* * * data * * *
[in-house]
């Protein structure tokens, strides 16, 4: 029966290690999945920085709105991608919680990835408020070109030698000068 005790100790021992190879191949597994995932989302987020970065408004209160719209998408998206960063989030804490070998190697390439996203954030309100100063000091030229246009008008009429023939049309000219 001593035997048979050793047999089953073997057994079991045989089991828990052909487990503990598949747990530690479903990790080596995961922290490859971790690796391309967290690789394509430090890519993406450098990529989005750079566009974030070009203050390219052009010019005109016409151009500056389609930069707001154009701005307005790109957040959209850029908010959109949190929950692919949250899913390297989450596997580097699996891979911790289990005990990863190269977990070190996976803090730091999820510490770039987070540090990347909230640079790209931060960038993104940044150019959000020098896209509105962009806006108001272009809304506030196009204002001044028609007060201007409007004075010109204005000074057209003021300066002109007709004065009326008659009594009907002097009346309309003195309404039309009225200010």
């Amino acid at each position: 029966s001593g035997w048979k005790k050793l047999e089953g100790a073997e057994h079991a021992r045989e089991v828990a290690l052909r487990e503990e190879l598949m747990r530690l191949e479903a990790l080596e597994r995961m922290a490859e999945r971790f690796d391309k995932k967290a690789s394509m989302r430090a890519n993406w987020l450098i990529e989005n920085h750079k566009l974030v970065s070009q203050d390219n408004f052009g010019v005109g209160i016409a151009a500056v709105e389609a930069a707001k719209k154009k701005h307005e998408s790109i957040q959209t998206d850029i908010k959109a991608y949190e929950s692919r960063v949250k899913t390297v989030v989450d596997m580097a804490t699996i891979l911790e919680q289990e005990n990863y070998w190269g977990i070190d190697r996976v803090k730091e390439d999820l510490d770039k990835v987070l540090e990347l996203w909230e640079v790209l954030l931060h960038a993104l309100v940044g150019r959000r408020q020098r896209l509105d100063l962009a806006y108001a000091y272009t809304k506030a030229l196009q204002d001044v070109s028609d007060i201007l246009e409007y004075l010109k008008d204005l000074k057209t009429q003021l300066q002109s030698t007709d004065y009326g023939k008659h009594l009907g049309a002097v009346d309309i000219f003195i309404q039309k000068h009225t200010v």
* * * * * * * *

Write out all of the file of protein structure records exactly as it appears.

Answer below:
[in-house]
């Protein structure tokens, strides 16, 4: 029966290690999945920085709105991608919680990835408020070109030698000068 005790100790021992190879191949597994995932989302987020970065408004209160719209998408998206960063989030804490070998190697390439996203954030309100100063000091030229246009008008009429023939049309000219 001593035997048979050793047999089953073997057994079991045989089991828990052909487990503990598949747990530690479903990790080596995961922290490859971790690796391309967290690789394509430090890519993406450098990529989005750079566009974030070009203050390219052009010019005109016409151009500056389609930069707001154009701005307005790109957040959209850029908010959109949190929950692919949250899913390297989450596997580097699996891979911790289990005990990863190269977990070190996976803090730091999820510490770039987070540090990347909230640079790209931060960038993104940044150019959000020098896209509105962009806006108001272009809304506030196009204002001044028609007060201007409007004075010109204005000074057209003021300066002109007709004065009326008659009594009907002097009346309309003195309404039309009225200010």
């Amino acid at each position: 029966s001593g035997w048979k005790k050793l047999e089953g100790a073997e057994h079991a021992r045989e089991v828990a290690l052909r487990e503990e190879l598949m747990r530690l191949e479903a990790l080596e597994r995961m922290a490859e999945r971790f690796d391309k995932k967290a690789s394509m989302r430090a890519n993406w987020l450098i990529e989005n920085h750079k566009l974030v970065s070009q203050d390219n408004f052009g010019v005109g209160i016409a151009a500056v709105e389609a930069a707001k719209k154009k701005h307005e998408s790109i957040q959209t998206d850029i908010k959109a991608y949190e929950s692919r960063v949250k899913t390297v989030v989450d596997m580097a804490t699996i891979l911790e919680q289990e005990n990863y070998w190269g977990i070190d190697r996976v803090k730091e390439d999820l510490d770039k990835v987070l540090e990347l996203w909230e640079v790209l954030l931060h960038a993104l309100v940044g150019r959000r408020q020098r896209l509105d100063l962009a806006y108001a000091y272009t809304k506030a030229l196009q204002d001044v070109s028609d007060i201007l246009e409007y004075l010109k008008d204005l000074k057209t009429q003021l300066q002109s030698t007709d004065y009326g023939k008659h009594l009907g049309a002097v009346d309309i000219f003195i309404q039309k000068h009225t200010v």